In addition to providing information, the station has also been giving radios to community members who need them. Some people in the tribe do not have access to the internet in their homes to be able to listen online either.

“We’ve had so many requests for radios, and we have provided radios to a lot of the community members, especially those that are in isolation or quarantine because of COVID,” Hutchens said. “It’s like their only connection to the actual community is listening to the radio.”

While they do incorporate the Hualapai language into some of their programs, that process has come with its own set of challenges. There are different dialects of the language, and some tribal members disagree on how the language should be spoken.

“Because of the signal range, people who aren’t Hualapai will hear it, and so they may misuse it or misunderstand it or misspeak it,” Hutchens explained. “[Some believe] that the stories and language should only be shared and taught personally within the family or particular limited community circles.”

Like many other areas of the world, the station has been hit personally by COVID-19 and has lost a few of their Hualapai language speakers during the pandemic.

Over at WGWE, the Seneca Nation’s commercial radio station in Little Valley, New York, Brett Maybee, a production assistant, is working on starting a program on the show that uses the Seneca language, but he faces challenges just like Hutchens. So, he wants to make sure he does it right. There are issues to take into consideration, including who will have access to the information once they put it out into the world and ensuring that they receive the valued opinion of those in their community before proceeding.

“We want to do it right, as opposed to just jumping into something that [would] be insensitive to some of the concerns,” he said. “You know there are people of the opinion that it shouldn’t be shared in that format.”

Despite these concerns, Maybee still has a vision of what the show might look like: it would have multiple segments including one that is geared more towards basic conversational things that the kids can understand.

“The idea being to be able to engage the entire family almost, and it might be a little nostalgic of me to think, the good old days when people sat around and listened to programs like that,” Maybee explained.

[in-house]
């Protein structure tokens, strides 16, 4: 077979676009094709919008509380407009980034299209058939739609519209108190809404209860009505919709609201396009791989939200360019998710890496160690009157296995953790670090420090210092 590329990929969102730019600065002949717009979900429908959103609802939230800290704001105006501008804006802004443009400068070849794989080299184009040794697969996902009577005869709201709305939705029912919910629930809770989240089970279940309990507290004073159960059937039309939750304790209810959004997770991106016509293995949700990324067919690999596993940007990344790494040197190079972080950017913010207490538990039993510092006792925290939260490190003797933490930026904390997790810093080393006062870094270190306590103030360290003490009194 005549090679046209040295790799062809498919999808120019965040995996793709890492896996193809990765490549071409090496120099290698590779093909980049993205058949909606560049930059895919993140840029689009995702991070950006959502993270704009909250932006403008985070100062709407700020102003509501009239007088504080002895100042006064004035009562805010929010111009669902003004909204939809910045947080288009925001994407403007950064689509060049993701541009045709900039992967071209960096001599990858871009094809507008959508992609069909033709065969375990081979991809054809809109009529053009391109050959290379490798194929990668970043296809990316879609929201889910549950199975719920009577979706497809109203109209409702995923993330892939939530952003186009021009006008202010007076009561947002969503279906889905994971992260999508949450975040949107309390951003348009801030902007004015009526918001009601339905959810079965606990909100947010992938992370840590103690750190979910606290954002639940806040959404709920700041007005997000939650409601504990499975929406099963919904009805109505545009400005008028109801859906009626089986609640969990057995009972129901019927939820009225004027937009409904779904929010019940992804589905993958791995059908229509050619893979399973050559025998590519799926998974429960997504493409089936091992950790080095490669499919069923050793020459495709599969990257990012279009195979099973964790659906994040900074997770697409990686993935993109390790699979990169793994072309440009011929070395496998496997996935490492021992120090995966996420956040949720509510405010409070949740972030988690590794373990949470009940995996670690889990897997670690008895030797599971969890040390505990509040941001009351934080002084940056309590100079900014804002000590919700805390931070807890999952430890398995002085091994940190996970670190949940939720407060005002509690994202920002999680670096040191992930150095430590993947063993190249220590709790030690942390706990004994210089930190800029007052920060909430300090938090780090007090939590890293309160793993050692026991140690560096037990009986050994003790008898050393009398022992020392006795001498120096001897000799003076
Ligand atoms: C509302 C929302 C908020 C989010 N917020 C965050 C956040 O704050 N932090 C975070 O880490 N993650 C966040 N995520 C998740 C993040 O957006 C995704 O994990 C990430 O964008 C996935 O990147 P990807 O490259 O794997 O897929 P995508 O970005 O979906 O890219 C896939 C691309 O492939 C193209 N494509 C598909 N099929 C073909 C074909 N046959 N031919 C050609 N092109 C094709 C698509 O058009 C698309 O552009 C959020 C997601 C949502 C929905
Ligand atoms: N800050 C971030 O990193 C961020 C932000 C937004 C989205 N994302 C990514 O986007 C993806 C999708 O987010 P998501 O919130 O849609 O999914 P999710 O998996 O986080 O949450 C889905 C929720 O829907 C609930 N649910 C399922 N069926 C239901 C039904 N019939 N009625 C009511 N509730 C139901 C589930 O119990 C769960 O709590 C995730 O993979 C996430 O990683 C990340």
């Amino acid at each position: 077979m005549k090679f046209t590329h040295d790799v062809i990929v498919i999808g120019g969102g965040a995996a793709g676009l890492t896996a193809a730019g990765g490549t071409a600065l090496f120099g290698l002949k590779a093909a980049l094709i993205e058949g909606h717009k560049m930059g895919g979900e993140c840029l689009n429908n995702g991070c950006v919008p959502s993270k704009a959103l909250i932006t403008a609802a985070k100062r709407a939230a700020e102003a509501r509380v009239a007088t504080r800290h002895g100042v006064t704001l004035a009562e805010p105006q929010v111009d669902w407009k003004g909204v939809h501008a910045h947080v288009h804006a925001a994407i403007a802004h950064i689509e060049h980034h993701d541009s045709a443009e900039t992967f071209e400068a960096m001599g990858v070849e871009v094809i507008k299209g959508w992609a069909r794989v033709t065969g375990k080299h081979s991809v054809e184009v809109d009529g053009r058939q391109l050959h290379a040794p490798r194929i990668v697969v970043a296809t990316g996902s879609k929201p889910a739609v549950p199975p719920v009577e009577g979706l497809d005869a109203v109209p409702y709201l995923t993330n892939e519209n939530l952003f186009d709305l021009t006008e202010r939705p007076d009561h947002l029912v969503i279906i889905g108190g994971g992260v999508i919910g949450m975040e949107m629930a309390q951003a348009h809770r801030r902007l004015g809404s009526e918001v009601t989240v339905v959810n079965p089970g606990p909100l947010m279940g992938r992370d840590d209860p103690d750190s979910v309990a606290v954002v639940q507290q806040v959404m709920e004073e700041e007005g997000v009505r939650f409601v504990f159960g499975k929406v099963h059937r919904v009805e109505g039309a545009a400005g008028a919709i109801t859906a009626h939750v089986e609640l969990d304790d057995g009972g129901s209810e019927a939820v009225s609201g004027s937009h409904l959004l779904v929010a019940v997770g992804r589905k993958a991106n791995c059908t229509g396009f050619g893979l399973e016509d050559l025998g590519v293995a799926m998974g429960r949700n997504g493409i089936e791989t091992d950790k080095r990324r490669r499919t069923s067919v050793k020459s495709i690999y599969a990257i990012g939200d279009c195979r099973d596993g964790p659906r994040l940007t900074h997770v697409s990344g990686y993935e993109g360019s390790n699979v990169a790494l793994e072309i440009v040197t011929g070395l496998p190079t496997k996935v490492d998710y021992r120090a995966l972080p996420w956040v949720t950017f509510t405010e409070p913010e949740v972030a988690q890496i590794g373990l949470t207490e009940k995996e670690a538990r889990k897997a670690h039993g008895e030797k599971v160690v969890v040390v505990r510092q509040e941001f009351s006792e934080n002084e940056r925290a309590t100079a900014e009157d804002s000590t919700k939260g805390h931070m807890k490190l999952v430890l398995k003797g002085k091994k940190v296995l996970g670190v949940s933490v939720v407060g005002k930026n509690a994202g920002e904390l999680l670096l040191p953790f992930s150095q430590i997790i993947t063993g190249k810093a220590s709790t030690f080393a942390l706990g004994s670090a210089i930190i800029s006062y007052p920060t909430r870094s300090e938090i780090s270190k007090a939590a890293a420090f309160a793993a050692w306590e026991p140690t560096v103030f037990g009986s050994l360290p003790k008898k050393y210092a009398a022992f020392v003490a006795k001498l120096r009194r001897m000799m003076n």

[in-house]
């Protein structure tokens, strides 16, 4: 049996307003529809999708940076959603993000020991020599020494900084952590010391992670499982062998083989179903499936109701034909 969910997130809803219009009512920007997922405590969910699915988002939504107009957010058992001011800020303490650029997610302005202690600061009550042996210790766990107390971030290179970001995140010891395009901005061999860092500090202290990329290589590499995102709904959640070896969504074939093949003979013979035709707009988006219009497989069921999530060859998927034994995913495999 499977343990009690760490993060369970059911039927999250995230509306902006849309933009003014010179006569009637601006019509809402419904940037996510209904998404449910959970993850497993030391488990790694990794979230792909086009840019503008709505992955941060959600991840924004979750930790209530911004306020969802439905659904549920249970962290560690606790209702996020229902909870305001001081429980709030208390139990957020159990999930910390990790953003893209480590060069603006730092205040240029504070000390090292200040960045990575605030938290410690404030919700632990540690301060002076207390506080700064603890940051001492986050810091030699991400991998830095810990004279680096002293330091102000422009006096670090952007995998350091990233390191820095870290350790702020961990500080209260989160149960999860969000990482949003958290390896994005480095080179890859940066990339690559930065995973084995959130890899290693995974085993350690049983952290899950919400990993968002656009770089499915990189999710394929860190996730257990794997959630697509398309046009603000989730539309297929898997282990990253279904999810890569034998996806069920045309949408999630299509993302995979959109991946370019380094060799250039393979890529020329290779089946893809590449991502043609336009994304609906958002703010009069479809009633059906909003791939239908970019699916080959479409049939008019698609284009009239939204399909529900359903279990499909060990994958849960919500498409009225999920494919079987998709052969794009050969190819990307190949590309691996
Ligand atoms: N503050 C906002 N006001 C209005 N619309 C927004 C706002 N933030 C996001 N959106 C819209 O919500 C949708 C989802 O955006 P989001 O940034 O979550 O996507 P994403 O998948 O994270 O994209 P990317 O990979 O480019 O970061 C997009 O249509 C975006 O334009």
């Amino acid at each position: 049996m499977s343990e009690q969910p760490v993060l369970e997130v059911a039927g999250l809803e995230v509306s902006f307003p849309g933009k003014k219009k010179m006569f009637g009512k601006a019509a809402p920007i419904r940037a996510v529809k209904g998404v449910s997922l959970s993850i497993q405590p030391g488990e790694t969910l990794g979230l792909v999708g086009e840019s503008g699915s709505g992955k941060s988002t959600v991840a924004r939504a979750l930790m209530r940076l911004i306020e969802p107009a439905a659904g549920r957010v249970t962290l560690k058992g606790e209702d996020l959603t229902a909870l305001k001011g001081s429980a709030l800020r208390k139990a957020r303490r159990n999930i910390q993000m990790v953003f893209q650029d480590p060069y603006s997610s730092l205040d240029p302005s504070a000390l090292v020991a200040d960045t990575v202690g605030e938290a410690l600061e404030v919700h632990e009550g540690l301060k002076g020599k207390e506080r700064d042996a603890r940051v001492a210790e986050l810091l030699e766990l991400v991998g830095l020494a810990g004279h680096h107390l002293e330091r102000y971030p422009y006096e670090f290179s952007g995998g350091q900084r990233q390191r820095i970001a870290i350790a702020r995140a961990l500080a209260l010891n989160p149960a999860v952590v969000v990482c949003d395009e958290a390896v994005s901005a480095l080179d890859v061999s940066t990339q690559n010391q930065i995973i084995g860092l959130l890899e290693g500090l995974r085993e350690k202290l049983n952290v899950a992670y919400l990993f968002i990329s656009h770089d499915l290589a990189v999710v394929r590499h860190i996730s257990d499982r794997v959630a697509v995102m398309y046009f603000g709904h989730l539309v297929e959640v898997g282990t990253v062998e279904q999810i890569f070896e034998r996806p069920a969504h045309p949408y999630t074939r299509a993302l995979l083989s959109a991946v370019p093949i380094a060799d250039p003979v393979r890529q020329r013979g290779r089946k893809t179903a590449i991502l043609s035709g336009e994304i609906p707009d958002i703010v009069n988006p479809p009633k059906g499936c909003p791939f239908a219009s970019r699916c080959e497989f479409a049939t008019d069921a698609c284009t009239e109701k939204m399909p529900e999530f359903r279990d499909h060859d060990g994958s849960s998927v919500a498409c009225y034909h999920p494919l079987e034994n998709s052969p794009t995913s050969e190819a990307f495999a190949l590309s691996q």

They even have enough recorded, archival material so they can include stories from elders that have since passed on. Maybee is also hoping to work with immersion students, who he calls the “rock stars” of the language.

Maybee said that when COVID-19 hit, their number one priority “was to get that correct information out there for people to know which resources [were available] and where to turn.”

As with many smaller media companies, funding will always be a concern for the upkeep of a commercial radio station, especially, as Maybee mentions, when the station has to rely on revenue from nonnative businesses around the area as well. Their level of advertising has been affected by recent events surrounding COVID-19.

“As most people found, when the pandemic hit, we saw a nationwide or international shutdown,” he said. “When people stop wanting to advertise at that point, we have a lot of time [to fill].”

It will take some time to see how the funding comes through and how their radio station continues on.

“Most communities are kind of afraid right now that perhaps some of that funding just won’t be available in the near future,” he said. “We’re all to some degree or another invested in some of our own setups as well, and I think once that fire is lit and we’re able to kindle that more and more, it’ll take on a movement of its own.”

Maybee is hopeful about what the future of the station brings, even if it means some things take a little bit longer.

“Even though the COVID-19 pandemic might alter the course of what we’d originally planned, I think by definition, by nature, by that traditional kind of reckoning and thinking it will find ways to work around this and do the best with what we have,” he said.

From the East Coast to Alaska to Arizona, Maybee, Hutchens, and Jimmie are hardly alone in their work. These radio stations all over the country are broadcasting and keeping their communities informed by helping people receive the critical information they need. From wearing masks to whether or not businesses are opening to the latest from the World Health Organization, they’re sharing it all.

“These indigenous radio stations are vital to the community and vital for indigenous nations to be able to frame the conversation,” Maybee emphasized. “I think these are great bridges, especially as some of the more mainstream media sources have always tackled indigenous topics in an unfair or negative light; this really presents opportunities for us to, again, humanize who we are.”